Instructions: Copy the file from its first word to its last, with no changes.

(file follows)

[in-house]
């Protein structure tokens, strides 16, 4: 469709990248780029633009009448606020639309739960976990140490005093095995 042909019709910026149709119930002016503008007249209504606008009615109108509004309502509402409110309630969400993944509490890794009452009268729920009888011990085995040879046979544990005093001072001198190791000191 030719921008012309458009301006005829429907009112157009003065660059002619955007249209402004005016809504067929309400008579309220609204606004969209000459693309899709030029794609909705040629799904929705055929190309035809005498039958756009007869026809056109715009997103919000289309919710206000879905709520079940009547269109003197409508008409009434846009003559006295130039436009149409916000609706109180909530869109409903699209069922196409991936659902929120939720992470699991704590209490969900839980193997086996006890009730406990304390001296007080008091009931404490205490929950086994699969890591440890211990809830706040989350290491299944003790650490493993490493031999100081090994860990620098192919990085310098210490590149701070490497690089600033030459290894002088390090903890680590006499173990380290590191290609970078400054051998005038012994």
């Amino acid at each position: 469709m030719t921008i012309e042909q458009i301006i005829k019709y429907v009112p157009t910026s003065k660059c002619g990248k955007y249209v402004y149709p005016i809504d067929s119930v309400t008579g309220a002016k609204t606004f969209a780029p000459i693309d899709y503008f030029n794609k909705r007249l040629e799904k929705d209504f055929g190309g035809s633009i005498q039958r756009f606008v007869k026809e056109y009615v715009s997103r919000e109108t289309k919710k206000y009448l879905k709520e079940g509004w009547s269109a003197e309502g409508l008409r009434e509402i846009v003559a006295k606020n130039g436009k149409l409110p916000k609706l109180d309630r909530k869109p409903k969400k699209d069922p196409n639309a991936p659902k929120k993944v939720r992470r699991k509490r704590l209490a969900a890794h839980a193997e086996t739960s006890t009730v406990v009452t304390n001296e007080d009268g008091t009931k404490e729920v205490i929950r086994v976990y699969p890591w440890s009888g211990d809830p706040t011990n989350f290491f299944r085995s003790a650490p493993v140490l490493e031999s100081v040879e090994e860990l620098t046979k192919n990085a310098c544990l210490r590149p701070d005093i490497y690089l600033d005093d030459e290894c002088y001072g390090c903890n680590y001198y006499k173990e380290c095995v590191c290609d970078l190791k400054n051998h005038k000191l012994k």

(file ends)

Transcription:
[in-house]
């Protein structure tokens, strides 16, 4: 469709990248780029633009009448606020639309739960976990140490005093095995 042909019709910026149709119930002016503008007249209504606008009615109108509004309502509402409110309630969400993944509490890794009452009268729920009888011990085995040879046979544990005093001072001198190791000191 030719921008012309458009301006005829429907009112157009003065660059002619955007249209402004005016809504067929309400008579309220609204606004969209000459693309899709030029794609909705040629799904929705055929190309035809005498039958756009007869026809056109715009997103919000289309919710206000879905709520079940009547269109003197409508008409009434846009003559006295130039436009149409916000609706109180909530869109409903699209069922196409991936659902929120939720992470699991704590209490969900839980193997086996006890009730406990304390001296007080008091009931404490205490929950086994699969890591440890211990809830706040989350290491299944003790650490493993490493031999100081090994860990620098192919990085310098210490590149701070490497690089600033030459290894002088390090903890680590006499173990380290590191290609970078400054051998005038012994």
């Amino acid at each position: 469709m030719t921008i012309e042909q458009i301006i005829k019709y429907v009112p157009t910026s003065k660059c002619g990248k955007y249209v402004y149709p005016i809504d067929s119930v309400t008579g309220a002016k609204t606004f969209a780029p000459i693309d899709y503008f030029n794609k909705r007249l040629e799904k929705d209504f055929g190309g035809s633009i005498q039958r756009f606008v007869k026809e056109y009615v715009s997103r919000e109108t289309k919710k206000y009448l879905k709520e079940g509004w009547s269109a003197e309502g409508l008409r009434e509402i846009v003559a006295k606020n130039g436009k149409l409110p916000k609706l109180d309630r909530k869109p409903k969400k699209d069922p196409n639309a991936p659902k929120k993944v939720r992470r699991k509490r704590l209490a969900a890794h839980a193997e086996t739960s006890t009730v406990v009452t304390n001296e007080d009268g008091t009931k404490e729920v205490i929950r086994v976990y699969p890591w440890s009888g211990d809830p706040t011990n989350f290491f299944r085995s003790a650490p493993v140490l490493e031999s100081v040879e090994e860990l620098t046979k192919n990085a310098c544990l210490r590149p701070d005093i490497y690089l600033d005093d030459e290894c002088y001072g390090c903890n680590y001198y006499k173990e380290c095995v590191c290609d970078l190791k400054n051998h005038k000191l012994k």